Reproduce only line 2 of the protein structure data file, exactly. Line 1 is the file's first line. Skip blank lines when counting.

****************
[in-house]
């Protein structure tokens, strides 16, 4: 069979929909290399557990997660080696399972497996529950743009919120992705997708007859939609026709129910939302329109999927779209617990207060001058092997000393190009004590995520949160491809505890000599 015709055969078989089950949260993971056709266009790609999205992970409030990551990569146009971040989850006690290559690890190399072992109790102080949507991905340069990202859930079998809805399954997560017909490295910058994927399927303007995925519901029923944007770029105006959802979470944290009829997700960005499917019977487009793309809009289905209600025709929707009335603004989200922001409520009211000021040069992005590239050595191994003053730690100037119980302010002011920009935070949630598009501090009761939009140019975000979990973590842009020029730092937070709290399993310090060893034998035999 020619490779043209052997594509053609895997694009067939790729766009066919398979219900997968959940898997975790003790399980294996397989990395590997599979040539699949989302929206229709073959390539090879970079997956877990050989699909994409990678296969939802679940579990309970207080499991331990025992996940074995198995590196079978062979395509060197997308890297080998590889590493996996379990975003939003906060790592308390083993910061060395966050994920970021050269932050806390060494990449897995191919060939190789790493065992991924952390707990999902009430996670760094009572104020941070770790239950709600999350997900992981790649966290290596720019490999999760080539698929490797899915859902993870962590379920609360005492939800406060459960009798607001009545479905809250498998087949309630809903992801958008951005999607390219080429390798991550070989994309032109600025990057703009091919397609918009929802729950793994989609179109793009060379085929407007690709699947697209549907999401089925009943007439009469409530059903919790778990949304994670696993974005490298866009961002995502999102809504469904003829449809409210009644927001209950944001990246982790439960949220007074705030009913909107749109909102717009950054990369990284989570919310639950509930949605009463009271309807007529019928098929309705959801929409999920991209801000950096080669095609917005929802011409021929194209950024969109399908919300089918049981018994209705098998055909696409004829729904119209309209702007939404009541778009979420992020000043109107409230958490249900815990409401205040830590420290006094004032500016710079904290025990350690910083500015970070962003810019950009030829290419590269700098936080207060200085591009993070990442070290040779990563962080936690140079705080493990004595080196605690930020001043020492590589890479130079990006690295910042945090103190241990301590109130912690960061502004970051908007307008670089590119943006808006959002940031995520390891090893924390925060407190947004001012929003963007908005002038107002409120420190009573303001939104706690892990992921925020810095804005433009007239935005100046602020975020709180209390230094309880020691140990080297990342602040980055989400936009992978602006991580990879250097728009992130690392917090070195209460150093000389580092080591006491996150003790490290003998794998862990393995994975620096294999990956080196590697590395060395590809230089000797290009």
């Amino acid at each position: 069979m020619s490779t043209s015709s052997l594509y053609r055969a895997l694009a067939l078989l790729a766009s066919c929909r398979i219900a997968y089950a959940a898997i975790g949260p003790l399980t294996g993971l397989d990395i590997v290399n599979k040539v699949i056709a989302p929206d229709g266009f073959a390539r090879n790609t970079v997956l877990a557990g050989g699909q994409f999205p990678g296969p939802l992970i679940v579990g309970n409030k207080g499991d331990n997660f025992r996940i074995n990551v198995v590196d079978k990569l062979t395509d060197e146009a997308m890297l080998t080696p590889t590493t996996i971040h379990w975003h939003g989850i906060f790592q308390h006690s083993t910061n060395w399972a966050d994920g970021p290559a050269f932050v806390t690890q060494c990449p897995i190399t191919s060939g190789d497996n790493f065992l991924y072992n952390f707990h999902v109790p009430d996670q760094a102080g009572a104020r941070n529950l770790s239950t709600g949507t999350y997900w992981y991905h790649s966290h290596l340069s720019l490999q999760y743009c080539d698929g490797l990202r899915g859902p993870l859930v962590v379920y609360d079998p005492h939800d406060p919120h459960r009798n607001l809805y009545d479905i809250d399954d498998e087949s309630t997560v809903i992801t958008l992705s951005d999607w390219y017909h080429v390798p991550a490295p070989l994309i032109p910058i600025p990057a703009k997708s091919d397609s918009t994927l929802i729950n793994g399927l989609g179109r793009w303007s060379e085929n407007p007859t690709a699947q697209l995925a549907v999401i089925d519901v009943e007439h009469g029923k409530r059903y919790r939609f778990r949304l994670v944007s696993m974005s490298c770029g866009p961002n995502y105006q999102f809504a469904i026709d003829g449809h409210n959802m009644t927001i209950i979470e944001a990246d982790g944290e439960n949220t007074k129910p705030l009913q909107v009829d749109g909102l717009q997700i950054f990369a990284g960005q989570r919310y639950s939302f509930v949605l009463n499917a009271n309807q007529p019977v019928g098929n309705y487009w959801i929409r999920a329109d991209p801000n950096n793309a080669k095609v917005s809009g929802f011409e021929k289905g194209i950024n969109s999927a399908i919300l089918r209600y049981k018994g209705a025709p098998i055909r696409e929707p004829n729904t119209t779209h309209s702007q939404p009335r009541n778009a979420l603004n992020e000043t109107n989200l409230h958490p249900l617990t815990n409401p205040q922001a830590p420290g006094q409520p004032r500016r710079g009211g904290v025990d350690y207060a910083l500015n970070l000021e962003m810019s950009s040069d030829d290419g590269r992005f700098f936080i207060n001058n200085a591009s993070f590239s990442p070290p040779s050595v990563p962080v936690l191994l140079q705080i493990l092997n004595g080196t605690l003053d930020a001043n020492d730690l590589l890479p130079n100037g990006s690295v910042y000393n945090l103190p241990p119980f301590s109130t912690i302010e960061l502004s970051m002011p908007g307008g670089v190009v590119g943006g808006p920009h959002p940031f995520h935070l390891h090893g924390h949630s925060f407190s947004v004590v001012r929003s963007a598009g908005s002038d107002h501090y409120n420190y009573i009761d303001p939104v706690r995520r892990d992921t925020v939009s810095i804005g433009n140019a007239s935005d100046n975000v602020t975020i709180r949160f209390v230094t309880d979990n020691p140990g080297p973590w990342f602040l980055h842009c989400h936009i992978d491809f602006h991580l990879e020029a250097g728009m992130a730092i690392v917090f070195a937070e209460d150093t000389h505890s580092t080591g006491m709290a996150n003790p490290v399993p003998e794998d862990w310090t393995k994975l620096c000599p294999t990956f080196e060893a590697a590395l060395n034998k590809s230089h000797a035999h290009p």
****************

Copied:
């Protein structure tokens, strides 16, 4: 069979929909290399557990997660080696399972497996529950743009919120992705997708007859939609026709129910939302329109999927779209617990207060001058092997000393190009004590995520949160491809505890000599 015709055969078989089950949260993971056709266009790609999205992970409030990551990569146009971040989850006690290559690890190399072992109790102080949507991905340069990202859930079998809805399954997560017909490295910058994927399927303007995925519901029923944007770029105006959802979470944290009829997700960005499917019977487009793309809009289905209600025709929707009335603004989200922001409520009211000021040069992005590239050595191994003053730690100037119980302010002011920009935070949630598009501090009761939009140019975000979990973590842009020029730092937070709290399993310090060893034998035999 020619490779043209052997594509053609895997694009067939790729766009066919398979219900997968959940898997975790003790399980294996397989990395590997599979040539699949989302929206229709073959390539090879970079997956877990050989699909994409990678296969939802679940579990309970207080499991331990025992996940074995198995590196079978062979395509060197997308890297080998590889590493996996379990975003939003906060790592308390083993910061060395966050994920970021050269932050806390060494990449897995191919060939190789790493065992991924952390707990999902009430996670760094009572104020941070770790239950709600999350997900992981790649966290290596720019490999999760080539698929490797899915859902993870962590379920609360005492939800406060459960009798607001009545479905809250498998087949309630809903992801958008951005999607390219080429390798991550070989994309032109600025990057703009091919397609918009929802729950793994989609179109793009060379085929407007690709699947697209549907999401089925009943007439009469409530059903919790778990949304994670696993974005490298866009961002995502999102809504469904003829449809409210009644927001209950944001990246982790439960949220007074705030009913909107749109909102717009950054990369990284989570919310639950509930949605009463009271309807007529019928098929309705959801929409999920991209801000950096080669095609917005929802011409021929194209950024969109399908919300089918049981018994209705098998055909696409004829729904119209309209702007939404009541778009979420992020000043109107409230958490249900815990409401205040830590420290006094004032500016710079904290025990350690910083500015970070962003810019950009030829290419590269700098936080207060200085591009993070990442070290040779990563962080936690140079705080493990004595080196605690930020001043020492590589890479130079990006690295910042945090103190241990301590109130912690960061502004970051908007307008670089590119943006808006959002940031995520390891090893924390925060407190947004001012929003963007908005002038107002409120420190009573303001939104706690892990992921925020810095804005433009007239935005100046602020975020709180209390230094309880020691140990080297990342602040980055989400936009992978602006991580990879250097728009992130690392917090070195209460150093000389580092080591006491996150003790490290003998794998862990393995994975620096294999990956080196590697590395060395590809230089000797290009």